So, this week's light week for my buy pile saw the release of Marvel Now's most newest entrant to it's banner, Matt Fraction's and Michael Allred FF #1, no longer starring the First family (well it was a little bit), but a new foursome who's connections run deep to the gang from the Baxter Building. However, unlike previous new release Fantastic Four #1, after reading this book a couple of times over, I was not as bowled over by this issue as I had been previously.
Following on from Fantastic Four's first issue, Mr Fantastic, Invisible Woman, Human Torch and The Thing have gone to speak with Ant-Man Scott Lang, Medusa of the inhumans, Johnny's girfriend Darla...(something) and She-Hulk Jennifer Walters respectively with an offer; Take over their position within the Fantastic Four and lead the Future Foundation for exactly 4 minutes (although it could be longer). Meanwhile, as these requests are made, all the members of the Future Foundation are being interviewed, giving their views and explaining what the FF is.
Now, this issue is obviously an introductionary issue (what issue 1 isn't?), but unlike Fantastic Four, FF #1 lacks the same kind of humour and light-heartedness that I found in the sister book. In fact the book, which is mostly an Ant-Man focused story, feels rather morbid as a result of its focus. Also, after reading it, I didn't feel that the book went anywhere or that I learned anything new about the characters or the world. In fact, the stand-out part was the Bentley/Dragon Man interview, which was hilarious (I'd totally read a solo book starring just these guys. Just saying). The art by Michael and Laura Allred didn't help matters, with the book looking and feeling very much like a children's book. In fairness, given the characters included this might have been what was going for, and there wasn't anything inherently wrong with the work, it just didn't appeal to me and took some of the enjoyment of reading.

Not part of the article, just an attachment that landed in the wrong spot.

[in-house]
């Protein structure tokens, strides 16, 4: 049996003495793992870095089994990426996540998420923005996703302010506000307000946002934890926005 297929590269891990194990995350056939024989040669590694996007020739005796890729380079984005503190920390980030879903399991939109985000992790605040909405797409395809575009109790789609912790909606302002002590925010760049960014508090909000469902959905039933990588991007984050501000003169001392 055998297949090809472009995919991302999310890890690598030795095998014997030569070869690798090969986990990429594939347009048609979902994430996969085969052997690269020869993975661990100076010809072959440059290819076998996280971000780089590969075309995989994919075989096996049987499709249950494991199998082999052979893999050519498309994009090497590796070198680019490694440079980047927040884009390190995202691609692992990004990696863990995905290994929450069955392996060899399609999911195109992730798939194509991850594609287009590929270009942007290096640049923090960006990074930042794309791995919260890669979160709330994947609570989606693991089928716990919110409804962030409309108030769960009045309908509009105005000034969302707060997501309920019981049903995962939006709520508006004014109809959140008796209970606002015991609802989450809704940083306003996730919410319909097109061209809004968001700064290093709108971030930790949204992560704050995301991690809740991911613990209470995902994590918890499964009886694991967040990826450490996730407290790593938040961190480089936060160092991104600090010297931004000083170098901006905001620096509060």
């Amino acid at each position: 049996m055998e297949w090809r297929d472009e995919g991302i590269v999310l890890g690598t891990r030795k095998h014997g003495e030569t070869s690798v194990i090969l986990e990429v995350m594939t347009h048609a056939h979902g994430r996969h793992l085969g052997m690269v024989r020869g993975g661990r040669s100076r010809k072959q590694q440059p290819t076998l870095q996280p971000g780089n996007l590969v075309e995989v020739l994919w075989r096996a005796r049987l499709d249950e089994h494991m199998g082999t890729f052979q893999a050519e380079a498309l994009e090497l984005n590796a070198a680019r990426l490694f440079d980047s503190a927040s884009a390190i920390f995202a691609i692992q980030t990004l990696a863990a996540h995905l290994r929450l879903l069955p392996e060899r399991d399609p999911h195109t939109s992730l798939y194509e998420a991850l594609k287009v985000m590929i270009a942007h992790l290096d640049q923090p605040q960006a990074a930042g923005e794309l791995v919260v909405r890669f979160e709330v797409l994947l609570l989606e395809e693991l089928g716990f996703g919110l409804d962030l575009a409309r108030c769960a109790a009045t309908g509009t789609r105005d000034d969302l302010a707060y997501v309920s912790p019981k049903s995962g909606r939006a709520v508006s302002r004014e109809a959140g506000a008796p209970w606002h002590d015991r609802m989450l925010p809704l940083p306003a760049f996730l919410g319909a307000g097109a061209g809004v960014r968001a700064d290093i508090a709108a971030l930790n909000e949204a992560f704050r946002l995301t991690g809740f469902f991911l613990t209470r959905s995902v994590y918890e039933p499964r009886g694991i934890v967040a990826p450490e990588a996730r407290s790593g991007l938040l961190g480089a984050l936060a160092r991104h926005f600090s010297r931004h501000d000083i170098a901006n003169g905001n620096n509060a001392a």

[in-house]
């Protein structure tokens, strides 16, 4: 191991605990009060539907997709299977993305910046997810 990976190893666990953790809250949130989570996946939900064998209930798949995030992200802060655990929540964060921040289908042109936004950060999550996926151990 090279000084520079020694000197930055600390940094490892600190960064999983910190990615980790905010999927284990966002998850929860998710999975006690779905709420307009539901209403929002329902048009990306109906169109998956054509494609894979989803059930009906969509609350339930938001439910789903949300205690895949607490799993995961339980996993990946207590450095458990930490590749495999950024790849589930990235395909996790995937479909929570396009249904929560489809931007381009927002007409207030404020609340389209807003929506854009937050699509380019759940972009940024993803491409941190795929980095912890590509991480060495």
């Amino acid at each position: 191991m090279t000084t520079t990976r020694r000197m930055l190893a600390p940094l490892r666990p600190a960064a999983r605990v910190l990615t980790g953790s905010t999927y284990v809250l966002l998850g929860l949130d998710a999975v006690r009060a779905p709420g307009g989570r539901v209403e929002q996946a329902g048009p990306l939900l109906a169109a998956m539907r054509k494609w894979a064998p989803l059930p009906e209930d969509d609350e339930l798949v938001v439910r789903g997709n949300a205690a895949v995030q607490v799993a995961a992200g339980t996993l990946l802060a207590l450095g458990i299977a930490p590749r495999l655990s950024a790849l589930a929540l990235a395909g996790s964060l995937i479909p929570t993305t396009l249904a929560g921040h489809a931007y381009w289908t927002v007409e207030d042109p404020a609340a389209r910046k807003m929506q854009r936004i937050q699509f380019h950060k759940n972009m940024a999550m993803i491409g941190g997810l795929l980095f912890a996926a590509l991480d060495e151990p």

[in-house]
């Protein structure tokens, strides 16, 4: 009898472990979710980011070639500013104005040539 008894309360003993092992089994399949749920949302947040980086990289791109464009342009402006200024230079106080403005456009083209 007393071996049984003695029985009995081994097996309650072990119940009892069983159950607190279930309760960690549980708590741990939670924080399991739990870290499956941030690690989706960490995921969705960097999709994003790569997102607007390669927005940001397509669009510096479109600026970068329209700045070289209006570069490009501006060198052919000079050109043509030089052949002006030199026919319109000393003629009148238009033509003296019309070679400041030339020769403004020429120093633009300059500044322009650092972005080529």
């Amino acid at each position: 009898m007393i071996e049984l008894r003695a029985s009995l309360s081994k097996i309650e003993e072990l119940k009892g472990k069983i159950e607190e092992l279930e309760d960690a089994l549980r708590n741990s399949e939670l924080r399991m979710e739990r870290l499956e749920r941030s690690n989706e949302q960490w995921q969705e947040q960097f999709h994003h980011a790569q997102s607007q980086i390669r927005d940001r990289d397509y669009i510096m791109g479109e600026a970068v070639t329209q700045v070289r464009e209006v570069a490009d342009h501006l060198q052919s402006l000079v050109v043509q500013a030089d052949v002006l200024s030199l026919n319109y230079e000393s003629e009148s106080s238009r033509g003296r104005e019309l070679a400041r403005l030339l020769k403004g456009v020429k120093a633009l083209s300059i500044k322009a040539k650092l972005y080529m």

After the enjoyment I felt of the final issues of the last FF run and the first issue of Fantastic Four by Fraction, this is a bit of a disappointment. That said, I'm in two minds whether to give the book one more chance or drop it for superior titles (See Indestructible Hulk). A part of me suspects that improvements will be apparent next time, but I'm just not sure if I wanna risk the money to find out.